I've been playing a lot of poker recently, so please excuse the long poker metaphor that follows. For those of you who aren't familiar with the game, feel free to skip forward to the sixth paragraph.
I was in the middle stages of a multi-table no-limit hold-em tournament today. I picked up pocket jacks, an excellent but vulnerable hold 'em hand, in middle position, and raised to two and a half times the big blind. Everyone folded to the big blind, who I knew to be a terrible and loose player. He called.
The flop came king, queen, two, which was bad for me because it meant my opponent had taken the lead if either of his hole cards were a king or queen. But he checked to me, so I bet about two-thirds the pot and he called. The turn was a low card that didn't worry me at all, and my opponent checked again. I checked also, not wanting to build a big pot with what was, at that point, a mediocre hand. The river was another deuce. He checked and I made a small value bet, hoping my loose opponent would call me with ace high or a low pocket pair. He promptly re-raised for a large portion of my stack.
This was weird. If my opponent legitimately had me beat with a king, he might have re-raised me on the flop, or at least bet the turn. If one of the low cards gave him trips or a set, his large re-raise at the end was too big if he wanted to get me to put more money in the pot, and anyway those hands were statistically unlikely. A queen was possible, but then why didn't he just call me on the river? That hand would have had some value, so if he had a queen he'd probably just call, hoping to see a showdown as cheaply as possible.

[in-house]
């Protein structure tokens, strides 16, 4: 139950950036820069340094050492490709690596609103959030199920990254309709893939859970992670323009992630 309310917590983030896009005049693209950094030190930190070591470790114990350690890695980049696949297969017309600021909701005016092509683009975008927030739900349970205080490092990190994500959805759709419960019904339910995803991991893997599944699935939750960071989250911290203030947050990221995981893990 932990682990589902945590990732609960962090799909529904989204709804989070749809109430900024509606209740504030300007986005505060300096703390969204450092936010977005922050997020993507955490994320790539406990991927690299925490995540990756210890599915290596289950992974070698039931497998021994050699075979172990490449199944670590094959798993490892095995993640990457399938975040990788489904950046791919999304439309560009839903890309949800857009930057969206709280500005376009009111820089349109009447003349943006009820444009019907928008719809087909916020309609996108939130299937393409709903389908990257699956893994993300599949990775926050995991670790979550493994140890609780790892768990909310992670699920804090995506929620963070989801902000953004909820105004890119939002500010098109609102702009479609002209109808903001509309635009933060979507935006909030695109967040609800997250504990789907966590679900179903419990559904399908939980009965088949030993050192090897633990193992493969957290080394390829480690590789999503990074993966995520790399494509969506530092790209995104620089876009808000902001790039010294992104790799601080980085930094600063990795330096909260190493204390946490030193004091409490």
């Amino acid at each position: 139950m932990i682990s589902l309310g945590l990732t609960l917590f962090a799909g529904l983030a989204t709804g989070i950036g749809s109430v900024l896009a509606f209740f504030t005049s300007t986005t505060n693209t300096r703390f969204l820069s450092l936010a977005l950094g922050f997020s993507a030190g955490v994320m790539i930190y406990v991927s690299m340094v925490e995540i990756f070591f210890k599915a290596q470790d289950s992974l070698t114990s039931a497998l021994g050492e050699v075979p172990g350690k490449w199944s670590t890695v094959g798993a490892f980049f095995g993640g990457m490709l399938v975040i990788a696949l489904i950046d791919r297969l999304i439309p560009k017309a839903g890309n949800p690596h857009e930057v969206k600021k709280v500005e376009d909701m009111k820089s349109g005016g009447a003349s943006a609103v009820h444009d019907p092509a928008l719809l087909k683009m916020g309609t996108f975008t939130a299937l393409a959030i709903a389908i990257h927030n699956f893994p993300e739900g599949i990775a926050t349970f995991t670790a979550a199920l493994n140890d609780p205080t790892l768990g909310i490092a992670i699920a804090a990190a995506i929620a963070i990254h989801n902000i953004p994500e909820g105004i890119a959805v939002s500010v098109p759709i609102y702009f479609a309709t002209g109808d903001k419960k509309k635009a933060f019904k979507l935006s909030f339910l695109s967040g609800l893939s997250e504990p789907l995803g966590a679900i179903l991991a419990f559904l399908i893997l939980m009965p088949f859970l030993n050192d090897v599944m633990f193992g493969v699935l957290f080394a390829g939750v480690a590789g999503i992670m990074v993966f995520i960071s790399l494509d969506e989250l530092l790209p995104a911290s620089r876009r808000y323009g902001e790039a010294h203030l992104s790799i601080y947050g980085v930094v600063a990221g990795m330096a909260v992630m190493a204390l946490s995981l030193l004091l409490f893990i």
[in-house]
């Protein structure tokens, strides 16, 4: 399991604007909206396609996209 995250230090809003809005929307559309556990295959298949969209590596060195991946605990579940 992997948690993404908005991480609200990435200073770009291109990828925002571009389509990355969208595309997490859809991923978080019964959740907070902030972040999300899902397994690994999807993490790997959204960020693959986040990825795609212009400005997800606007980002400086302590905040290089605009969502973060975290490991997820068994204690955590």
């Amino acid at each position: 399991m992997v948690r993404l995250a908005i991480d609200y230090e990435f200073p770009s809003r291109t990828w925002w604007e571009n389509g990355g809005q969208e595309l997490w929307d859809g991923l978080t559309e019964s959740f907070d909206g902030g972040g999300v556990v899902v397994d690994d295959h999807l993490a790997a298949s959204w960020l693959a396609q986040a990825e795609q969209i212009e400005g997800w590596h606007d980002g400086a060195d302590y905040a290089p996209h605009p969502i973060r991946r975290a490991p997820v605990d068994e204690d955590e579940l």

The bottom line was that his story didn't make much sense. It was possible he had me beat, but his river raise smelled like a bluff, and a bad one, from a player I already knew was loose and unskilled. So I called with my jacks. He flipped over ten-seven, an absolute zero of a hand, and started ranting about what a horrible player I was as I took down the pot.
Now, awesome stories about how great I am aside, Pirates fans' position with regard to Bob Nutting is very much like a poker game. Nutting holds a couple of cards, and for the past couple of years Pirates fans have been trying to guess what they are. And in poker, the first thing you do to guess if someone's telling the truth is to ask this: Does the story make sense?